If you have children now or are planning to have them, know that there are tax credits, tax exemptions, and other ways to keep more of your hard-earned wealth working for you and your family.
WOMAN: If you have children now or are planning to have them, know that there are tax credits, tax exemptions, and other ways to keep more of your hard earned wealth working for you and your family. Let's look at several of them. The child tax credit is a big chunk of change for parents with a child 13 and under. For some low income taxpayers, the credit is refundable. This means that if it exceeds your tax liability, you will be paid the difference.
The childcare credit provides a tax credit of 20% to 35% of the first $3,000 in childcare expenses that you pay per child per year. The more you earn, the less of a credit you can take. Dependent care accounts, also called childcare reimbursement accounts, are offered by employers and let you set aside money from your earnings for various expenses for the care of your children. This money isn't counted in your earnings for the year, and is therefore, free of federal, state, and social security taxes.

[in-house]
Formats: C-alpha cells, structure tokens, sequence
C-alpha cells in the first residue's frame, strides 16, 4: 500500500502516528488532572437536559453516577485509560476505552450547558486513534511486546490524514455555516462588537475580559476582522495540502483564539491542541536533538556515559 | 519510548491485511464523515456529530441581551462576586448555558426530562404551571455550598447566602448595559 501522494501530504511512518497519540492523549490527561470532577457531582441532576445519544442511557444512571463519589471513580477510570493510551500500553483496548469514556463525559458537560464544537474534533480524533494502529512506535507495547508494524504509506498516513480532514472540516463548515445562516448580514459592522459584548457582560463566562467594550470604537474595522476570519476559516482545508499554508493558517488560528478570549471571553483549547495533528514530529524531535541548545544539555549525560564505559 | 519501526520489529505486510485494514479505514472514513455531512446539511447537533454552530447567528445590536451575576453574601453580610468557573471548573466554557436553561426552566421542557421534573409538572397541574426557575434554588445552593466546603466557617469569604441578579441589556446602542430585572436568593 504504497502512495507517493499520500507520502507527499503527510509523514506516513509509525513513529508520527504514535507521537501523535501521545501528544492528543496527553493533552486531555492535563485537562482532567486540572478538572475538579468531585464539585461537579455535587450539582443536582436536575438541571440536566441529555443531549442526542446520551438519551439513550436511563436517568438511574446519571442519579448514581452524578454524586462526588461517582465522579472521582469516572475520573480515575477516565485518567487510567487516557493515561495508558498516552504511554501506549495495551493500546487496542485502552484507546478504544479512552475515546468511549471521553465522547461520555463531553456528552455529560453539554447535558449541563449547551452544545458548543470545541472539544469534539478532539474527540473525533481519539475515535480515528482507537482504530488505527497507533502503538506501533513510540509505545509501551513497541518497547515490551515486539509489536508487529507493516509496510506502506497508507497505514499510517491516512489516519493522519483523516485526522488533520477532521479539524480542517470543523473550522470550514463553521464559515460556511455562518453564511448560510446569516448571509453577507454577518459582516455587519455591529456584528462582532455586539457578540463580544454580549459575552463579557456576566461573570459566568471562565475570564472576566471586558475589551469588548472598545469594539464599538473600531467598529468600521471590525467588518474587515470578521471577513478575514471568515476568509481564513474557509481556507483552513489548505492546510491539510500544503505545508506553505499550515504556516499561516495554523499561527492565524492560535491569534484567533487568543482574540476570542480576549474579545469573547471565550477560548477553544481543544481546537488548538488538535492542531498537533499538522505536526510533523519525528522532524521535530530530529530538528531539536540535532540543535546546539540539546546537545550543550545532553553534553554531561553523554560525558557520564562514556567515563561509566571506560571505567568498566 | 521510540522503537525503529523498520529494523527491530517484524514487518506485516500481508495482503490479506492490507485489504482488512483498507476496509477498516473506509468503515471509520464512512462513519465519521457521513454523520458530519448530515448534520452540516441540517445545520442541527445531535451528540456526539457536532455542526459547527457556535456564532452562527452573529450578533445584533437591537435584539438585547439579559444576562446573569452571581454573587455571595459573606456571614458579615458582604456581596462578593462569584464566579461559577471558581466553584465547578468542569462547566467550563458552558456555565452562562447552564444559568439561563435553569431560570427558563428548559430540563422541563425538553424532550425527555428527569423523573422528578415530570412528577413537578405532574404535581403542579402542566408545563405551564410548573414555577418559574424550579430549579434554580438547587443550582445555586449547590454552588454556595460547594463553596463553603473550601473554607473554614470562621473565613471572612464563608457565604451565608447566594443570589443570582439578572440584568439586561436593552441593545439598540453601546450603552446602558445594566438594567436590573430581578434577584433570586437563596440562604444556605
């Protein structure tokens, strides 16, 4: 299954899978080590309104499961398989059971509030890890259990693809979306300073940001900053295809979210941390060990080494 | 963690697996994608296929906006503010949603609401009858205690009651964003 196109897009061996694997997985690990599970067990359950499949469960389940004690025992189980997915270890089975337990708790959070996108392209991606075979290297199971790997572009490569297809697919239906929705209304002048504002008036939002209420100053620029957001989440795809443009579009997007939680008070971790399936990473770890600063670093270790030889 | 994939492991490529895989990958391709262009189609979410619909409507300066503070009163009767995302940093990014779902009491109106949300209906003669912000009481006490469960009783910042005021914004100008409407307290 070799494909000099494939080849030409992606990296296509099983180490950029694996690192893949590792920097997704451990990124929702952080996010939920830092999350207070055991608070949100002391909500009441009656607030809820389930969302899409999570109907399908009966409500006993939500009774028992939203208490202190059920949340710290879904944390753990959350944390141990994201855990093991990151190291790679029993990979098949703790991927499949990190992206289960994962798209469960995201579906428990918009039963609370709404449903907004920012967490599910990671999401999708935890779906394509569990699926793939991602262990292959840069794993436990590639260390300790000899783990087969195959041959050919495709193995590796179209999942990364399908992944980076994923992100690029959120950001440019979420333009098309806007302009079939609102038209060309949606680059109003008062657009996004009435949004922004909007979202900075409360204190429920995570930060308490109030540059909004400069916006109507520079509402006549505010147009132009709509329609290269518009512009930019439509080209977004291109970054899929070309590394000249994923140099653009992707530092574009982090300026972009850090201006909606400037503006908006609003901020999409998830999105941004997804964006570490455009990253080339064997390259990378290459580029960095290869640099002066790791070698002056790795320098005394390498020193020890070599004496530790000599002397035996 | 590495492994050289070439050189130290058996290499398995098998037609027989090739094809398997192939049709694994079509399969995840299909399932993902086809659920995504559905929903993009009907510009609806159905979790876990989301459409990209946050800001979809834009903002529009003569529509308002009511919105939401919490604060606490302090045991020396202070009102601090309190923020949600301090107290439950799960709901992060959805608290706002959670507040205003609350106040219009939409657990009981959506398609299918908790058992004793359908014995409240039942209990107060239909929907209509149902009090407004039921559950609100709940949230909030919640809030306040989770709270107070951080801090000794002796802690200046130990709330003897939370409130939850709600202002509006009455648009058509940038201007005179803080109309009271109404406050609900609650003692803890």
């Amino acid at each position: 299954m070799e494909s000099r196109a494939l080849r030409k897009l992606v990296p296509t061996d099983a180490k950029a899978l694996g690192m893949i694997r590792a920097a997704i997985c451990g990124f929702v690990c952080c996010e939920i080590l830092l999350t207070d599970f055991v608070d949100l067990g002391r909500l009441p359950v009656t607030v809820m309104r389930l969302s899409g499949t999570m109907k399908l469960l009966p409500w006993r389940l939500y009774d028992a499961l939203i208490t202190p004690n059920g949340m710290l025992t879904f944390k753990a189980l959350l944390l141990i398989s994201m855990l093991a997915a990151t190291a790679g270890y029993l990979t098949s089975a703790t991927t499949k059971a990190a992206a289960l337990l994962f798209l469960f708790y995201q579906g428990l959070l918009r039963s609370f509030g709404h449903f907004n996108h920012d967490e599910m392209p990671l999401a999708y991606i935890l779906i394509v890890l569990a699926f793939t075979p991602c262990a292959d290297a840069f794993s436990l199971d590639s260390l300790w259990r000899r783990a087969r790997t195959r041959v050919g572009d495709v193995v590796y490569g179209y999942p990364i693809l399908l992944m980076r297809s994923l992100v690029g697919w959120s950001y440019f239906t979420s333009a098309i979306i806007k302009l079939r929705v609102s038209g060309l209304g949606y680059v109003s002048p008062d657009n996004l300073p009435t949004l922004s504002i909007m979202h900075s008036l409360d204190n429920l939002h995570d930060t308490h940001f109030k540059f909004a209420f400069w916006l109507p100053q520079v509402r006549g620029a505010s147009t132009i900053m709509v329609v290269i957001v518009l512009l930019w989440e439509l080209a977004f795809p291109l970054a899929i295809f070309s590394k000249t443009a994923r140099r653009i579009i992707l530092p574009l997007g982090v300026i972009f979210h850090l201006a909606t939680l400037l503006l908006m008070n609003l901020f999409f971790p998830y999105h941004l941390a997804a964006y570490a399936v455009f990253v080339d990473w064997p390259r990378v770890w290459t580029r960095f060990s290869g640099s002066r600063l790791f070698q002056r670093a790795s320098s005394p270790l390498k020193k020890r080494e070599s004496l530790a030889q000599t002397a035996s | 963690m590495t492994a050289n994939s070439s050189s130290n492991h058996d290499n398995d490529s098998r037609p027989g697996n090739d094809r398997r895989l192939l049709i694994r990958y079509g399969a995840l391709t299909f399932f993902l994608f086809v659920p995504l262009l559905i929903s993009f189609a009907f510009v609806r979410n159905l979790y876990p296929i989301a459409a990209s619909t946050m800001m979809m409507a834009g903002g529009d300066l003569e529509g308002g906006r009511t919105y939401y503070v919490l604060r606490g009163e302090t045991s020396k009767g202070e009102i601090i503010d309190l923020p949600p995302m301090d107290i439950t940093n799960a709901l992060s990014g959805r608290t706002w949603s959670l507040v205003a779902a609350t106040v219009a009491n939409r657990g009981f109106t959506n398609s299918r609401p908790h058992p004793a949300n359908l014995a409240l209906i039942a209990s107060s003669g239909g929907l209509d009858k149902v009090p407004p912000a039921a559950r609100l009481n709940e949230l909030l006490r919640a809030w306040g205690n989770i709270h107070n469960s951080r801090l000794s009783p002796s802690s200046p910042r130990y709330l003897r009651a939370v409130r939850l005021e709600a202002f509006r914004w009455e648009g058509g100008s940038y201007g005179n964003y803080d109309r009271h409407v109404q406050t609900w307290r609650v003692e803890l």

The maximum contribution is $5,000 for married couples filing their taxes jointly and $2,500 for married couples filing separately. The IRS now allows a $500 annual carryover of unused contributions. You must have earned income in order to contribute. You cannot use both the dependent care account and the child care tax credit for the same expenses. But one advantage for you is that if you use up your money from your dependent care account, you may be able to take the credit for expenses incurred beyond that amount up to the legal limit.
The earned income tax credit is for certain people who work and have low wages. The amount you get varies, but it's larger if you have children. The more children you have, the larger the credit. If the credit should exceed the amount of tax you owe, the result is a tax refund that the IRS will send you. Stay financially fit, friends.